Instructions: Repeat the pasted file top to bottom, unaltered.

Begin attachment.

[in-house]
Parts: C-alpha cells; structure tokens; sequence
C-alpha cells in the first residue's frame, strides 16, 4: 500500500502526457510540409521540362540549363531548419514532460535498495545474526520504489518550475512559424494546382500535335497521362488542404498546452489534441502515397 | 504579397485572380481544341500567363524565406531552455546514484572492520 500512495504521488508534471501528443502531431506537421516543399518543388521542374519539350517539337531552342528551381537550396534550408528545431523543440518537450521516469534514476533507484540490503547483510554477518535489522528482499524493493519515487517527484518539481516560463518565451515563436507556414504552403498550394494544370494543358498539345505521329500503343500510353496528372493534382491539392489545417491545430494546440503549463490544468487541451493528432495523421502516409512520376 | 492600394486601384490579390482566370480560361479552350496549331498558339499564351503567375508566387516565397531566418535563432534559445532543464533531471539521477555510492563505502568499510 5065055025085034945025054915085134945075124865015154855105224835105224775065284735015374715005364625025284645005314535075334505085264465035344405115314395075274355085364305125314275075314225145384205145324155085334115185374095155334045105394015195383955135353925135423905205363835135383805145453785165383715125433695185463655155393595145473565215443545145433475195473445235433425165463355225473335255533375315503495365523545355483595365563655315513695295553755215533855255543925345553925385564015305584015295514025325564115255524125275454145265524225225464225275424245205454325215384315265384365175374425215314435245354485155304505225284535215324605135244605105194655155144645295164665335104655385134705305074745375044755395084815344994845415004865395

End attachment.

[in-house]
Parts: C-alpha cells; structure tokens; sequence
C-alpha cells in the first residue's frame, strides 16, 4: 500500500502526457510540409521540362540549363531548419514532460535498495545474526520504489518550475512559424494546382500535335497521362488542404498546452489534441502515397 | 504579397485572380481544341500567363524565406531552455546514484572492520 500512495504521488508534471501528443502531431506537421516543399518543388521542374519539350517539337531552342528551381537550396534550408528545431523543440518537450521516469534514476533507484540490503547483510554477518535489522528482499524493493519515487517527484518539481516560463518565451515563436507556414504552403498550394494544370494543358498539345505521329500503343500510353496528372493534382491539392489545417491545430494546440503549463490544468487541451493528432495523421502516409512520376 | 492600394486601384490579390482566370480560361479552350496549331498558339499564351503567375508566387516565397531566418535563432534559445532543464533531471539521477555510492563505502568499510 5065055025085034945025054915085134945075124865015154855105224835105224775065284735015374715005364625025284645005314535075334505085264465035344405115314395075274355085364305125314275075314225145384205145324155085334115185374095155334045105394015195383955135353925135423905205363835135383805145453785165383715125433695185463655155393595145473565215443545145433475195473445235433425165463355225473335255533375315503495365523545355483595365563655315513695295553755215533855255543925345553925385564015305584015295514025325564115255524125275454145265524225225464225275424245205454325215384315265384365175374425215314435245354485155304505225284535215324605135244605105194655155144645295164665335104655385134705305074745375044755395084815344994845415004865395